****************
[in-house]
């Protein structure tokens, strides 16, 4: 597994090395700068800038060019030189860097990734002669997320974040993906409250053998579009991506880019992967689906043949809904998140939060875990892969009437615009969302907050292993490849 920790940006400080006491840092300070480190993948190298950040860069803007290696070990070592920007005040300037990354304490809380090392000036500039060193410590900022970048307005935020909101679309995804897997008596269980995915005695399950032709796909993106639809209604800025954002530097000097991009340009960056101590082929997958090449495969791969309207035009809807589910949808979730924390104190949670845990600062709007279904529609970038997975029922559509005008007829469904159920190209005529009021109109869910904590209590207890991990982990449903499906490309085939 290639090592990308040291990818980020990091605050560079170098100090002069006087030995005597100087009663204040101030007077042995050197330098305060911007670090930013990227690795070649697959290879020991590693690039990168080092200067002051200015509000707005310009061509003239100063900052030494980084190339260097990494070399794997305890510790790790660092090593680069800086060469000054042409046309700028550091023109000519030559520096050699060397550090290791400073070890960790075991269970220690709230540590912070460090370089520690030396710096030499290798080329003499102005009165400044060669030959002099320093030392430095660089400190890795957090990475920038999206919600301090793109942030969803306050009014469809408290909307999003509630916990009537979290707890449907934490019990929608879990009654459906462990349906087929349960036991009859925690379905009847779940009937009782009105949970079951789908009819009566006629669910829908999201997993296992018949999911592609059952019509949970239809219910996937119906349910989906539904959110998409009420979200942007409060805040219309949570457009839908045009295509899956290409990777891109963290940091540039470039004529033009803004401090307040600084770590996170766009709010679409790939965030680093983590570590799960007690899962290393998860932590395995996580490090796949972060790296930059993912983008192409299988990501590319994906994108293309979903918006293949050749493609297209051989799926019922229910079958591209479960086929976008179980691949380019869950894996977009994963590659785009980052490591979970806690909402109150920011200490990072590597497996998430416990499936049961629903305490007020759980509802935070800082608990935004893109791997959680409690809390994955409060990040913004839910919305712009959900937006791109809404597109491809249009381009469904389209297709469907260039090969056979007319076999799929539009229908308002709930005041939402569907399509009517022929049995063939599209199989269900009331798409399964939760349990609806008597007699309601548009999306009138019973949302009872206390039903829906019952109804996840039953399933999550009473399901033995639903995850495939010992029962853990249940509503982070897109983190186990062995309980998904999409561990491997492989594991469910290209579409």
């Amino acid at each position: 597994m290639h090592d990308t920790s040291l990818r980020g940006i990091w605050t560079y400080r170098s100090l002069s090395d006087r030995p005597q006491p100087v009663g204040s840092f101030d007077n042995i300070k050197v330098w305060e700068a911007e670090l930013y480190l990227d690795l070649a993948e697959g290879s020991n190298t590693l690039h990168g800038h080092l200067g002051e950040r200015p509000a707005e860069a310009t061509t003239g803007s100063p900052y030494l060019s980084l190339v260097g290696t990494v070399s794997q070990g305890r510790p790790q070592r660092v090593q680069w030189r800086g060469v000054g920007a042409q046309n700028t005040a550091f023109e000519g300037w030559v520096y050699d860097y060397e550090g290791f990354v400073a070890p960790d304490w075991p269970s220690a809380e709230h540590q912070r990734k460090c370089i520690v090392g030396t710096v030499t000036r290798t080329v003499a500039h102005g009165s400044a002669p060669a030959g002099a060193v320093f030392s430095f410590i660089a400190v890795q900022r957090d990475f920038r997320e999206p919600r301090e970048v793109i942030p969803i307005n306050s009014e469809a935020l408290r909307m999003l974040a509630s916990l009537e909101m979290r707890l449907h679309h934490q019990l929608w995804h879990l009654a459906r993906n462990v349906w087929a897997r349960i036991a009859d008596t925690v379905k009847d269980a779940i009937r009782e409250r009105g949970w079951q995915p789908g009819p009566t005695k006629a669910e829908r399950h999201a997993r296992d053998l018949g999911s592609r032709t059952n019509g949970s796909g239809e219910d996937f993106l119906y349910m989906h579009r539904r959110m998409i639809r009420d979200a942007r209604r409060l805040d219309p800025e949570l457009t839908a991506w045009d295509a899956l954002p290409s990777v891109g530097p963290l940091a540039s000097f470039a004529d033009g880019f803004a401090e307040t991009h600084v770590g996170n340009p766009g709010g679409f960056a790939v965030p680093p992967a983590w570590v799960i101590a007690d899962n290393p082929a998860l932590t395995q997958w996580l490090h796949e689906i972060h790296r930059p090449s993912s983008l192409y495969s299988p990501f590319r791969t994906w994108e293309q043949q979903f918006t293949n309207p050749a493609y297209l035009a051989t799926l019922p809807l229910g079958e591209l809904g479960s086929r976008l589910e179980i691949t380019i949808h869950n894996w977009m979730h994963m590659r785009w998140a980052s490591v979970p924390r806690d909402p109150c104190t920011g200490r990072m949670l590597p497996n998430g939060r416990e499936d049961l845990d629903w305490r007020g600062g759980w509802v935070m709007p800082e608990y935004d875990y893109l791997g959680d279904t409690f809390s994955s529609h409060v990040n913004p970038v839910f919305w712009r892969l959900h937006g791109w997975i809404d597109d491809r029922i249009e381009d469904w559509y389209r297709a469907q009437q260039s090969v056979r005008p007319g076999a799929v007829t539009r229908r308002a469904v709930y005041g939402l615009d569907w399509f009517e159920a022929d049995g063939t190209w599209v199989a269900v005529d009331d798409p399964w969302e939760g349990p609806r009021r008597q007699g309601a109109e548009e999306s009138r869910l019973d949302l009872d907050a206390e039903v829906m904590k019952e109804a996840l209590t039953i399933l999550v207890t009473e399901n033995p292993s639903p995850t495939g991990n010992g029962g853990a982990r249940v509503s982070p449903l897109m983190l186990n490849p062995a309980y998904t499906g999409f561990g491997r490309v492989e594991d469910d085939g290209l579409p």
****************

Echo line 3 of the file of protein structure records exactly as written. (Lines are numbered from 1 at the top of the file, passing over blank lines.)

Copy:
């Amino acid at each position: 597994m290639h090592d990308t920790s040291l990818r980020g940006i990091w605050t560079y400080r170098s100090l002069s090395d006087r030995p005597q006491p100087v009663g204040s840092f101030d007077n042995i300070k050197v330098w305060e700068a911007e670090l930013y480190l990227d690795l070649a993948e697959g290879s020991n190298t590693l690039h990168g800038h080092l200067g002051e950040r200015p509000a707005e860069a310009t061509t003239g803007s100063p900052y030494l060019s980084l190339v260097g290696t990494v070399s794997q070990g305890r510790p790790q070592r660092v090593q680069w030189r800086g060469v000054g920007a042409q046309n700028t005040a550091f023109e000519g300037w030559v520096y050699d860097y060397e550090g290791f990354v400073a070890p960790d304490w075991p269970s220690a809380e709230h540590q912070r990734k460090c370089i520690v090392g030396t710096v030499t000036r290798t080329v003499a500039h102005g009165s400044a002669p060669a030959g002099a060193v320093f030392s430095f410590i660089a400190v890795q900022r957090d990475f920038r997320e999206p919600r301090e970048v793109i942030p969803i307005n306050s009014e469809a935020l408290r909307m999003l974040a509630s916990l009537e909101m979290r707890l449907h679309h934490q019990l929608w995804h879990l009654a459906r993906n462990v349906w087929a897997r349960i036991a009859d008596t925690v379905k009847d269980a779940i009937r009782e409250r009105g949970w079951q995915p789908g009819p009566t005695k006629a669910e829908r399950h999201a997993r296992d053998l018949g999911s592609r032709t059952n019509g949970s796909g239809e219910d996937f993106l119906y349910m989906h579009r539904r959110m998409i639809r009420d979200a942007r209604r409060l805040d219309p800025e949570l457009t839908a991506w045009d295509a899956l954002p290409s990777v891109g530097p963290l940091a540039s000097f470039a004529d033009g880019f803004a401090e307040t991009h600084v770590g996170n340009p766009g709010g679409f960056a790939v965030p680093p992967a983590w570590v799960i101590a007690d899962n290393p082929a998860l932590t395995q997958w996580l490090h796949e689906i972060h790296r930059p090449s993912s983008l192409y495969s299988p990501f590319r791969t994906w994108e293309q043949q979903f918006t293949n309207p050749a493609y297209l035009a051989t799926l019922p809807l229910g079958e591209l809904g479960s086929r976008l589910e179980i691949t380019i949808h869950n894996w977009m979730h994963m590659r785009w998140a980052s490591v979970p924390r806690d909402p109150c104190t920011g200490r990072m949670l590597p497996n998430g939060r416990e499936d049961l845990d629903w305490r007020g600062g759980w509802v935070m709007p800082e608990y935004d875990y893109l791997g959680d279904t409690f809390s994955s529609h409060v990040n913004p970038v839910f919305w712009r892969l959900h937006g791109w997975i809404d597109d491809r029922i249009e381009d469904w559509y389209r297709a469907q009437q260039s090969v056979r005008p007319g076999a799929v007829t539009r229908r308002a469904v709930y005041g939402l615009d569907w399509f009517e159920a022929d049995g063939t190209w599209v199989a269900v005529d009331d798409p399964w969302e939760g349990p609806r009021r008597q007699g309601a109109e548009e999306s009138r869910l019973d949302l009872d907050a206390e039903v829906m904590k019952e109804a996840l209590t039953i399933l999550v207890t009473e399901n033995p292993s639903p995850t495939g991990n010992g029962g853990a982990r249940v509503s982070p449903l897109m983190l186990n490849p062995a309980y998904t499906g999409f561990g491997r490309v492989e594991d469910d085939g290209l579409p």